Publishing Partner: Cambridge University Press CUP Extra Wiley-Blackwell Publisher Login
amazon logo
More Info


New from Oxford University Press!

ad

The Social Origins of Language

By Daniel Dor

Presents a new theoretical framework for the origins of human language and sets key issues in language evolution in their wider context within biological and cultural evolution


New from Cambridge University Press!

ad

Preposition Placement in English: A Usage-Based Approach

By Thomas Hoffmann

This is the first study that empirically investigates preposition placement across all clause types. The study compares first-language (British English) and second-language (Kenyan English) data and will therefore appeal to readers interested in world Englishes. Over 100 authentic corpus examples are discussed in the text, which will appeal to those who want to see 'real data'


New from Brill!

ad

Free Access 4 You

Free access to several Brill linguistics journals, such as Journal of Jewish Languages, Language Dynamics and Change, and Brill’s Annual of Afroasiatic Languages and Linguistics.


Academic Paper


Title: What's in the input? Frequent frames in child-directed speech offer distributional cues to grammatical categories in Spanish and English
Author: Adriana Weisleder
Institution: Stanford University
Author: Sandra R. Waxman
Institution: Northwestern University
Linguistic Field: Language Acquisition; Text/Corpus Linguistics
Subject Language: English
Spanish
Abstract: Recent analyses have revealed that child-directed speech contains distributional regularities that could, in principle, support young children's discovery of distinct grammatical categories (noun, verb, adjective). In particular, a distributional unit known as the frequent frame appears to be especially informative (Mintz, 2003). However, analyses have focused almost exclusively on the distributional information available in English. Because languages differ considerably in how the grammatical forms are marked within utterances, the scarcity of cross-linguistic evidence represents an unfortunate gap. We therefore advance the developmental evidence by analyzing the distributional information available in frequent frames across two languages (Spanish and English), across sentence positions (phrase medial and phrase final), and across grammatical forms (noun, verb, adjective). We selected six parent–child corpora from the CHILDES database (three English; three Spanish), and analyzed the input when children were aged 2 ; 6 or younger. In each language, frequent frames did indeed offer systematic cues to grammatical category assignment. We also identify differences in the accuracy of these frames across languages, sentences positions and grammatical classes.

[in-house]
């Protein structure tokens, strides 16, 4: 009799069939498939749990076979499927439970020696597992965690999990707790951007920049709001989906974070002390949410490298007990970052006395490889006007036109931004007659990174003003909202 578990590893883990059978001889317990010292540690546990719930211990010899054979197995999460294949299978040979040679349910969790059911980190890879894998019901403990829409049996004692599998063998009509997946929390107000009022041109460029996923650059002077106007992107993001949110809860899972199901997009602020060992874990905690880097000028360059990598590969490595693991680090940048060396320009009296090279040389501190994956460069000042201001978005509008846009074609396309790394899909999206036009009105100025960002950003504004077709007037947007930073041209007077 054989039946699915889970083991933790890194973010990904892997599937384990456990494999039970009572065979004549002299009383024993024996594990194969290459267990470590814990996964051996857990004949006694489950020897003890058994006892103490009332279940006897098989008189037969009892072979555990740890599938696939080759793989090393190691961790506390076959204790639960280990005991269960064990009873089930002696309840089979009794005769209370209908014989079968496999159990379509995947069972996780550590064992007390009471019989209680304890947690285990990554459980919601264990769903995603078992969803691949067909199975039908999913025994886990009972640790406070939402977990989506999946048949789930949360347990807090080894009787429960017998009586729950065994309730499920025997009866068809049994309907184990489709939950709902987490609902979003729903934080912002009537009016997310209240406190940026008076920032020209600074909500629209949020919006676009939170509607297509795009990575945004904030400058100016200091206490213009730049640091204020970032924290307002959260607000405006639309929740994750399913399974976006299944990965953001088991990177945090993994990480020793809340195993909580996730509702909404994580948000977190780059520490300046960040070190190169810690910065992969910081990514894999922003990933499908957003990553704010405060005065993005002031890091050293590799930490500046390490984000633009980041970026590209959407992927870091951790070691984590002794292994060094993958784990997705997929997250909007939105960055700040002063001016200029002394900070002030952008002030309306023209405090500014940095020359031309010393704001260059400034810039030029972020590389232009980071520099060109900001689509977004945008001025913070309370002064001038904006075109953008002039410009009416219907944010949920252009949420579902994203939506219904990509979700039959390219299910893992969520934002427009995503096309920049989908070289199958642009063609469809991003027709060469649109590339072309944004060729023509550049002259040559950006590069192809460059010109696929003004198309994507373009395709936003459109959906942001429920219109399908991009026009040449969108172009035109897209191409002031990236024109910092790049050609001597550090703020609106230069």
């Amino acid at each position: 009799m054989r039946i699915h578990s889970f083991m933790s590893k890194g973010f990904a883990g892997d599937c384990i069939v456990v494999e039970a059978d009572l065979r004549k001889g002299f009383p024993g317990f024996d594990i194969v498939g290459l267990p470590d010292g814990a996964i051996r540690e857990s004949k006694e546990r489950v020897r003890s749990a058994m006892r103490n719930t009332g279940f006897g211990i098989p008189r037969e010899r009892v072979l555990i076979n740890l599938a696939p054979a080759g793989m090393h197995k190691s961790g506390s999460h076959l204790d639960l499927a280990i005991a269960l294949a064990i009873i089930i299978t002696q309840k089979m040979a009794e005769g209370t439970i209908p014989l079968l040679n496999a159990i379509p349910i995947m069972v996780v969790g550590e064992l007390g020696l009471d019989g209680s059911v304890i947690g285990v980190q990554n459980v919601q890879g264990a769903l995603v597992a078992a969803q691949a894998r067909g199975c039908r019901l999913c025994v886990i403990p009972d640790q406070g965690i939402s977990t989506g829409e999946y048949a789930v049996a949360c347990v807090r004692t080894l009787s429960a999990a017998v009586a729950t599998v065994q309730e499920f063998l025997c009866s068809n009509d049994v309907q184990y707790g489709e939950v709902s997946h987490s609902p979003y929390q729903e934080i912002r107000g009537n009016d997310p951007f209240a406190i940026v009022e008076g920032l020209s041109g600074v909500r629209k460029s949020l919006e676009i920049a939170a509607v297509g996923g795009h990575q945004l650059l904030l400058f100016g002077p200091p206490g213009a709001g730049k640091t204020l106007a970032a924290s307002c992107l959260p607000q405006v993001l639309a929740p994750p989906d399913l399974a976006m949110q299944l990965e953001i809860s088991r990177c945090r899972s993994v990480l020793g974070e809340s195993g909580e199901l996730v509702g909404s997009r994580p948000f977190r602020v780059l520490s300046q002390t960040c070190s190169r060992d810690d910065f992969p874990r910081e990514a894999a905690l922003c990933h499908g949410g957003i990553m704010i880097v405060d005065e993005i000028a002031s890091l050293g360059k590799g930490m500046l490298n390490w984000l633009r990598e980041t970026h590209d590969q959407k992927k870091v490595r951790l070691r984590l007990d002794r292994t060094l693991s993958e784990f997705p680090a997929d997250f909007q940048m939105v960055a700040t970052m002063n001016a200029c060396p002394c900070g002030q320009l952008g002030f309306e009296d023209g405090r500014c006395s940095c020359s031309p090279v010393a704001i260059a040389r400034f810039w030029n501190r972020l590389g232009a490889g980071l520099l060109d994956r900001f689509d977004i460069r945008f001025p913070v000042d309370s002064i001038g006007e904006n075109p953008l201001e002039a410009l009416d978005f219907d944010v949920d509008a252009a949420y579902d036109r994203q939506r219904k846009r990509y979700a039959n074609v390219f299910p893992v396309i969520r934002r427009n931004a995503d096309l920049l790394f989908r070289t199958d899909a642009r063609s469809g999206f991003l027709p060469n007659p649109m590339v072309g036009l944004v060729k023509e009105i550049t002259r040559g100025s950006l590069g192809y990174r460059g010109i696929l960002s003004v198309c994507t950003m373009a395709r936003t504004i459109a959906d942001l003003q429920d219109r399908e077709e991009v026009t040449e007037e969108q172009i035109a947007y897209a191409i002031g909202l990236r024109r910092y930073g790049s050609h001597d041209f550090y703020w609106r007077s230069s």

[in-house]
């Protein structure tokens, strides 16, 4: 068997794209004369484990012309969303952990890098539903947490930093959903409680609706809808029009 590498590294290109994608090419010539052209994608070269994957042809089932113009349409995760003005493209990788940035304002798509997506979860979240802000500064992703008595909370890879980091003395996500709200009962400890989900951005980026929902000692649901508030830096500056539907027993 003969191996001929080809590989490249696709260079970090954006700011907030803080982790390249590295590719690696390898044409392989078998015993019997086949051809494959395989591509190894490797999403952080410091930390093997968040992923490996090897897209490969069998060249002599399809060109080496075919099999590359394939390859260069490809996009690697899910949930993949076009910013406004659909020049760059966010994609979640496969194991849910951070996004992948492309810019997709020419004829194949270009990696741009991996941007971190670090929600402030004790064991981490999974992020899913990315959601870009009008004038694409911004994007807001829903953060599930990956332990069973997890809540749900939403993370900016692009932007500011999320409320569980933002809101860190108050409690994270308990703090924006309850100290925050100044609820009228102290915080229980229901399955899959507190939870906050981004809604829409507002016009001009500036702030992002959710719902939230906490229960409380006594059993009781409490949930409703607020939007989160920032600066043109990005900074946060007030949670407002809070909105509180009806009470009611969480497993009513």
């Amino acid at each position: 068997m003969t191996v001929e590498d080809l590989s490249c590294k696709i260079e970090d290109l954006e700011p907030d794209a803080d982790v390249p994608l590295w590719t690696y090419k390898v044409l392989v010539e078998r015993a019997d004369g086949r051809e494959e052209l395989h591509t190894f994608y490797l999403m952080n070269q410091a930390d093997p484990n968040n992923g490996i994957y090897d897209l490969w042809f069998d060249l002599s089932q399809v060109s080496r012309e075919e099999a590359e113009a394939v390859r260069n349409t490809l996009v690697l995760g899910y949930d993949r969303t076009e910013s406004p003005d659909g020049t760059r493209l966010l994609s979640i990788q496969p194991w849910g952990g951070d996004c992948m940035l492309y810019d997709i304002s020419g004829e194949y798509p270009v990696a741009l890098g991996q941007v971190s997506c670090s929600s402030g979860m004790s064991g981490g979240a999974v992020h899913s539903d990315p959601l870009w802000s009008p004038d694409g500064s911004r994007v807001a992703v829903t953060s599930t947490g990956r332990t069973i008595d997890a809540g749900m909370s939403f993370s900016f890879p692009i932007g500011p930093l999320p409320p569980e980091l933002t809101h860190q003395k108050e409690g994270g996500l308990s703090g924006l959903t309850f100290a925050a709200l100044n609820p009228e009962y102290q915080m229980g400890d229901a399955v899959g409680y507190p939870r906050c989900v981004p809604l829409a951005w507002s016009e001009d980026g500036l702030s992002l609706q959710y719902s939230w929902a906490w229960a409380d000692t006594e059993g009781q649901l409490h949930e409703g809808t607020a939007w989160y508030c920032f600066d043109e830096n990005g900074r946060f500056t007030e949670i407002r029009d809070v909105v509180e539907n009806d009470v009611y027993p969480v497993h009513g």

CUP at LINGUIST

This article appears in Journal of Child Language Vol. 37, Issue 5, which you can read on Cambridge's site or on LINGUIST .



Back
Add a new paper
Return to Academic Papers main page
Return to Directory of Linguists main page